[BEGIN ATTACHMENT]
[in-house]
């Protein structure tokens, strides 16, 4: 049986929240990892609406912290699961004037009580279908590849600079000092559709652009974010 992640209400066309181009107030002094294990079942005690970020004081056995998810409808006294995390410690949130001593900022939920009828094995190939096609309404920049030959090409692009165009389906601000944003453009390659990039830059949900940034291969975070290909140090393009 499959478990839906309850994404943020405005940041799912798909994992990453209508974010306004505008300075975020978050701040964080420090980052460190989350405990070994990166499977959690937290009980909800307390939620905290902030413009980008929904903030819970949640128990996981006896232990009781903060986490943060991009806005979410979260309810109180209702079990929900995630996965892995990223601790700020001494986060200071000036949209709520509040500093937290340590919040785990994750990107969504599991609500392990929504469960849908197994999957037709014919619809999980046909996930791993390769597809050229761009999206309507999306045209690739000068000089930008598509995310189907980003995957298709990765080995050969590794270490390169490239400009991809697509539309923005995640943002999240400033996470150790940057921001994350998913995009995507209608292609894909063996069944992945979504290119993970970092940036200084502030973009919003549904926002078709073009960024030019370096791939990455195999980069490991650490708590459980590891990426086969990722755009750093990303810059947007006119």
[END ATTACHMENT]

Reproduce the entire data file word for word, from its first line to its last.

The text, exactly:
[in-house]
């Protein structure tokens, strides 16, 4: 049986929240990892609406912290699961004037009580279908590849600079000092559709652009974010 992640209400066309181009107030002094294990079942005690970020004081056995998810409808006294995390410690949130001593900022939920009828094995190939096609309404920049030959090409692009165009389906601000944003453009390659990039830059949900940034291969975070290909140090393009 499959478990839906309850994404943020405005940041799912798909994992990453209508974010306004505008300075975020978050701040964080420090980052460190989350405990070994990166499977959690937290009980909800307390939620905290902030413009980008929904903030819970949640128990996981006896232990009781903060986490943060991009806005979410979260309810109180209702079990929900995630996965892995990223601790700020001494986060200071000036949209709520509040500093937290340590919040785990994750990107969504599991609500392990929504469960849908197994999957037709014919619809999980046909996930791993390769597809050229761009999206309507999306045209690739000068000089930008598509995310189907980003995957298709990765080995050969590794270490390169490239400009991809697509539309923005995640943002999240400033996470150790940057921001994350998913995009995507209608292609894909063996069944992945979504290119993970970092940036200084502030973009919003549904926002078709073009960024030019370096791939990455195999980069490991650490708590459980590891990426086969990722755009750093990303810059947007006119």